Hennepin County District Court File No. DW 273986.
Considered and decided by Halbrooks, Presiding Judge; Toussaint, Chief Judge; and Hudson, Judge.
In a marital dissolution, the portion of a contingency fee earned by an attorney spouse that is attributable to the attorney's work during the marriage is marital property, subject to equitable distribution under Minn. Stat. § 518.58, subd. 1 (2004).
The opinion of the court was delivered by: Hudson, Judge
Affirmed in part, reversed in part, remanded; motion granted
On appeal from a judgment dissolving the marriage of appellant-wife Jane Stageberg and respondent-husband Mark Stageberg, husband challenges the determination that certain contingency fees his law practice was earning when the marriage was dissolved should be treated as marital property. Wife argues that the district court undervalued these interests. In addition, wife argues that the district court abused its discretion by treating her non-marital interest in certain property as marital, and she moves to strike portions of husband's brief and appendix. Husband argues that the record does not support the determination that wife has a non-marital interest in the home and that the district court overvalued the parties' golf-club membership. We reverse the district court's valuation of the marital interest in the contingent fees and the treatment of wife's non-marital interest in the property distribution and remand for revaluation of the contingency fees and any necessary adjustment of the property distribution. We otherwise affirm the district court and grant wife's motion to strike.
The parties married in September 1990 and separated in June 2002. The marriage produced no children. Wife has been in the private practice of psychology for twenty-two years, having obtained her Ph.D. in psychology in 1982. Wife's clients pay her upon services rendered. Husband is self-employed as an attorney and has practiced almost exclusively in the area of plaintiff's personal-injury cases since 1994.
Wife petitioned to dissolve the marriage, and the district court entered a December 2002 judgment dissolving the parties' marriage but reserving all other issues for settlement or trial. The parties stipulated to the value of most of their assets and the division of their debts. The parties appeared for trial in December 2002 on remaining issues.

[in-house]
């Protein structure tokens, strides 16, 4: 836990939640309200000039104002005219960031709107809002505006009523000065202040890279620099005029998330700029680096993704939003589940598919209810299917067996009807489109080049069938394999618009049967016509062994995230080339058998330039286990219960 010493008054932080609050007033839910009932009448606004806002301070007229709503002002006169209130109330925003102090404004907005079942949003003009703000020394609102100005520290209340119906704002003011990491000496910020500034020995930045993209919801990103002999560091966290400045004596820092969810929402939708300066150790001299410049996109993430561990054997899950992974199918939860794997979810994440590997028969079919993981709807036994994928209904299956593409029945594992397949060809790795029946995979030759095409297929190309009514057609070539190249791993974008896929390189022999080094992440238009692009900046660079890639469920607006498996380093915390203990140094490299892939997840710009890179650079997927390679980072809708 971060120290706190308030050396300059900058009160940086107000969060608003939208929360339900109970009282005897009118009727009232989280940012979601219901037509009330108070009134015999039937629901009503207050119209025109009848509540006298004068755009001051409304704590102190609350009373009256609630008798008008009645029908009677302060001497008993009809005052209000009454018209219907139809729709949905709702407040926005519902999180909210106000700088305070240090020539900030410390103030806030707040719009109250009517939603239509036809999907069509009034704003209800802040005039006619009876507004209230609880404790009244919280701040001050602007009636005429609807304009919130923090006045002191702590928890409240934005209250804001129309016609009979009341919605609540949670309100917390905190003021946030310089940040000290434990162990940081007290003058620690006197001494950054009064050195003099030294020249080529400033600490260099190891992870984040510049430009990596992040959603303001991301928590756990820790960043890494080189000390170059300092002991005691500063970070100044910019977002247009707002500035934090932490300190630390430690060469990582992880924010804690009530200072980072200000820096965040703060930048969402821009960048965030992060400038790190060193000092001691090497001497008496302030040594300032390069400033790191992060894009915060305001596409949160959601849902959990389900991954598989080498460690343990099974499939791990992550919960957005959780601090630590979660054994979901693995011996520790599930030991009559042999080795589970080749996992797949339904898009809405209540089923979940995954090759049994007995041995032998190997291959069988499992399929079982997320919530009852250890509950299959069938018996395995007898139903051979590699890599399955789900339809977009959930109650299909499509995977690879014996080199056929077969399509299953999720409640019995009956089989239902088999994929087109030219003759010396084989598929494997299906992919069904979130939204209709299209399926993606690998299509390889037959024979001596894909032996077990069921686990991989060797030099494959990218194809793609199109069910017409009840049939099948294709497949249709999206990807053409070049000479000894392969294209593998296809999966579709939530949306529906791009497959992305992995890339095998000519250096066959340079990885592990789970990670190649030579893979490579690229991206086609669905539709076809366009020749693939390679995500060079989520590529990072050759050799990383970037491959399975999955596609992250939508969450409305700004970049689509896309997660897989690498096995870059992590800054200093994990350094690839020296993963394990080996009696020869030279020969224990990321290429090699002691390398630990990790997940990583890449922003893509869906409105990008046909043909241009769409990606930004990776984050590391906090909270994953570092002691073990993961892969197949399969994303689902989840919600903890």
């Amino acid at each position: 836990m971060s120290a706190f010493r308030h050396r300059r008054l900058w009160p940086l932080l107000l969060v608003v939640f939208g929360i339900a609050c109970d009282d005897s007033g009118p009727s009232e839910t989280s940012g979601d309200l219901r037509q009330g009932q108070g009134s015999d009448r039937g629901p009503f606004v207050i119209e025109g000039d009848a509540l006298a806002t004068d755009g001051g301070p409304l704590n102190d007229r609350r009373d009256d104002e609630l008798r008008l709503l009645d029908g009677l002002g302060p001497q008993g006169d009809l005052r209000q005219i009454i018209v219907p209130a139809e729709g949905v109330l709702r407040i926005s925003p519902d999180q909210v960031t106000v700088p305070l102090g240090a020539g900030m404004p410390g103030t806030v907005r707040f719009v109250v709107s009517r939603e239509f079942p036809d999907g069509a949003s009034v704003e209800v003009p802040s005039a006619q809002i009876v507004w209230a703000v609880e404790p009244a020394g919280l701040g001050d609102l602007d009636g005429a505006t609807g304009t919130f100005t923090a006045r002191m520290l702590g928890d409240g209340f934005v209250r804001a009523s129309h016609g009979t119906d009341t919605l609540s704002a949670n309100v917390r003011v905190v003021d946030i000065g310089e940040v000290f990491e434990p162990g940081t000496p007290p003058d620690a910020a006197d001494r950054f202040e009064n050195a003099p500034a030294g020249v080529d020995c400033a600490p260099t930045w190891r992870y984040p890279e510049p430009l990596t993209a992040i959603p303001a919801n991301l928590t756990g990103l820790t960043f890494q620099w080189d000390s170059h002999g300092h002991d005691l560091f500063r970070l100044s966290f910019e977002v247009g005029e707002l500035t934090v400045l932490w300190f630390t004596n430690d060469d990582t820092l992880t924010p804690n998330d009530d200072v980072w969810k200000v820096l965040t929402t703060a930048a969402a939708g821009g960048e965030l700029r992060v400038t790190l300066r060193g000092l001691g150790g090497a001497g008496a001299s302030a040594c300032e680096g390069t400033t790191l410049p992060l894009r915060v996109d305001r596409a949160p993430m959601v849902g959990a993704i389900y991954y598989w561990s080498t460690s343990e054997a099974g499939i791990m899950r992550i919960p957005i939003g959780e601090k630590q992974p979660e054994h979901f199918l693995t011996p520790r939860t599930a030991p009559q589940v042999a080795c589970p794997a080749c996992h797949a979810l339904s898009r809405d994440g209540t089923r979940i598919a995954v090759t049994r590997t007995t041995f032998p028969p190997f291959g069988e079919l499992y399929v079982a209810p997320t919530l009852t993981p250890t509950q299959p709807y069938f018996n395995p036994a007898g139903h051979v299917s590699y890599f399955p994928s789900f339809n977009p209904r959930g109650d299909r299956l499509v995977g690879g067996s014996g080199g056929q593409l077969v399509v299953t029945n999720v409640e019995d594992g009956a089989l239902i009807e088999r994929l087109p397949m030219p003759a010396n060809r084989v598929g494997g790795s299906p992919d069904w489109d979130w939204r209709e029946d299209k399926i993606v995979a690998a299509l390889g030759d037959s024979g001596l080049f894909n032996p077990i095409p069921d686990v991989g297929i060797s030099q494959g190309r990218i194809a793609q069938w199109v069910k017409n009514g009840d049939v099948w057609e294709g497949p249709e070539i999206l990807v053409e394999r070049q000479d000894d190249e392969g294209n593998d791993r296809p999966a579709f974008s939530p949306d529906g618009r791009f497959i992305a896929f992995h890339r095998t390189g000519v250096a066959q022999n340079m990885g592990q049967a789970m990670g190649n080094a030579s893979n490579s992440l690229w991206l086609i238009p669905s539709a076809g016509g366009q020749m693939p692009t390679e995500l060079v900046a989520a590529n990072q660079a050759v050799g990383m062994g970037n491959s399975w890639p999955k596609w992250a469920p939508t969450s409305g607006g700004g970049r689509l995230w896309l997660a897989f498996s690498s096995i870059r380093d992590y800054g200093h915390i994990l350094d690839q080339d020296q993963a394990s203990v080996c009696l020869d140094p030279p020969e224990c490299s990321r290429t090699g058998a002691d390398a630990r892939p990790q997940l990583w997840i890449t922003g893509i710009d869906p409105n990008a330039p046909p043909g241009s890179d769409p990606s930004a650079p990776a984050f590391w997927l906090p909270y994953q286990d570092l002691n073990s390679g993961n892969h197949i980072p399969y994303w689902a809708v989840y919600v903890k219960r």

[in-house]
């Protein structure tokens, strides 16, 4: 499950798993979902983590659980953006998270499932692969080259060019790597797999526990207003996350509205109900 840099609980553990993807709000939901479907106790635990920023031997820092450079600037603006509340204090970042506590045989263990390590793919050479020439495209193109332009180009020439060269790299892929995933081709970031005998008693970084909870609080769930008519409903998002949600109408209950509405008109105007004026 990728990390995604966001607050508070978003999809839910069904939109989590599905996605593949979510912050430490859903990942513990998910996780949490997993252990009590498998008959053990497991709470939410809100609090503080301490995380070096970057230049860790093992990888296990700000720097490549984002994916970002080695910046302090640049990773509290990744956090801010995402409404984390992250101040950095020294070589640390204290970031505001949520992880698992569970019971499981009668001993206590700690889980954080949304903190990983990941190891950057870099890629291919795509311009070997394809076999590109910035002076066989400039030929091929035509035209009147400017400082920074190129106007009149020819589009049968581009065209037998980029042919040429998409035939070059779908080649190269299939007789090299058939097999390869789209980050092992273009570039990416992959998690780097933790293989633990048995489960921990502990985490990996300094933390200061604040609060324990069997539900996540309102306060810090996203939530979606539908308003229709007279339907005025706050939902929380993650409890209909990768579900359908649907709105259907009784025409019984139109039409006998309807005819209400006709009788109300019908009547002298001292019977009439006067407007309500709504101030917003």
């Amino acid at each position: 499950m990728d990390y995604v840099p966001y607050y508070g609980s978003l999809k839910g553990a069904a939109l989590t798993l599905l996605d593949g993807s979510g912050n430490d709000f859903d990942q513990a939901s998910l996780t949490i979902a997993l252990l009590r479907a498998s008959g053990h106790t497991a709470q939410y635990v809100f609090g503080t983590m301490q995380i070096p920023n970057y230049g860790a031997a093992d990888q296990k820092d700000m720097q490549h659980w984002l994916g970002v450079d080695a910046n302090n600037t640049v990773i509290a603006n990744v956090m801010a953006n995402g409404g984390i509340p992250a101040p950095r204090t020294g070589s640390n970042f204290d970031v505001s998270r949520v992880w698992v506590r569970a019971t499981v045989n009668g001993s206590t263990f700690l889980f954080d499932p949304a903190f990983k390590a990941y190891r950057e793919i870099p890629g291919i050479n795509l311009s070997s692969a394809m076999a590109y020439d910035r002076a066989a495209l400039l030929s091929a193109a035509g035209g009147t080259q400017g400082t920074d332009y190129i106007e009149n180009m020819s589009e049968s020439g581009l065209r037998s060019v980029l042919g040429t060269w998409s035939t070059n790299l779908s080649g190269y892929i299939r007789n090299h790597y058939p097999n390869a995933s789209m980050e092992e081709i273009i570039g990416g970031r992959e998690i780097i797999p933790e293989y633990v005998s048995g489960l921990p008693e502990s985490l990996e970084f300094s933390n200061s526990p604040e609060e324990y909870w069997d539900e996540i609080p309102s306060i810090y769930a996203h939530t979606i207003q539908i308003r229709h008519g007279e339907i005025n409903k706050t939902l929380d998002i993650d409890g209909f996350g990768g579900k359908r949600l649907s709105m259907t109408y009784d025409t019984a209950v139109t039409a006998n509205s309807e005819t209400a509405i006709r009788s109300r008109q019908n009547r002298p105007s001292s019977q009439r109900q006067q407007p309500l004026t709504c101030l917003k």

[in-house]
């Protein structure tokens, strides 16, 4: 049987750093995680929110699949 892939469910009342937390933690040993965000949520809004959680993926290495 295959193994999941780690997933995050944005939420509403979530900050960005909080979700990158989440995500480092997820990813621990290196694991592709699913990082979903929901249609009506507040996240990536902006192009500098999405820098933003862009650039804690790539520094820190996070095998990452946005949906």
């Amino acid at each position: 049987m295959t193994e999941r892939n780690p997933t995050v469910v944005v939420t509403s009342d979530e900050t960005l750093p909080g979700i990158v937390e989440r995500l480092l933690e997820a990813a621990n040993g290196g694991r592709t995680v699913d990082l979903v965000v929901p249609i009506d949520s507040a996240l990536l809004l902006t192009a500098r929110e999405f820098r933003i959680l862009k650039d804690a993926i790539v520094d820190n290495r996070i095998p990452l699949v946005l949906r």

At trial, husband produced an exhibit detailing the cases he was handling on a contingency-fee basis as of the July 2002 stipulated valuation date. Wife's expert, Charles T. Hvass, Jr., testified that the exhibit included cases that had settled either before the valuation date with fees received or due to be received by husband at the time of trial, as well as cases that were relatively new and would require considerable post-marital effort. Wife argued that any portion of a contingency fee received after the valuation date as a result of work husband did before the valuation date was a marital asset and that she was entitled to half the recovery.
The district court issued its amended findings and conclusions in January 2004. Wife subsequently moved for amended findings and/or a new trial.
In May 2004, the district court issued a second set of amended findings in which it found that neither party required maintenance from the other but that husband's business was becoming more difficult due to the loss of several key referrals, changing attitudes of juries and insurance companies, and a diminished case volume because of increased competition. Regarding the property settlement, the district court ruled, in relevant part, that (a) while wife traced a non-marital interest to the parties' homestead, husband would be awarded half of wife's non-marital interest because not doing so would work an unfair hardship on husband, who had used non-marital assets to pay off marital debt that had not resulted in acquisition of an asset; (b) while the homestead was purchased before the parties' marriage, the parties purchased it jointly and used marital funds to pay the mortgage and make improvements, creating a marital interest in the homestead and the increase in its value; (c) the parties' golf club membership was worth $35,000--the cost of a new membership.
In its amended findings, the district court acknowledged that the majority of jurisdictions view contingency fee contracts as having "marital value," but determined that the best way to determine that value is to apply what it called "The Historical Average Income Approach." In this approach, the district court assumed a 40% tax rate and calculated husband's average annual net profit over the past five years (excluding costs). Because husband would resolve some cases each year and take on additional cases, the court then reduced husband's net profit by 50% to reflect the average declining percent of marital effort in the cases that are concluded during the course of a year. The court found that wife was entitled to one-half of the remaining after-tax marital share.*fn1 The district court entered judgment on May 12, 2004. This appeal follows.
I. Are portions of husband's brief and appendix referring to a matter that the parties agreed would "have no impact" on the district court's valuation ...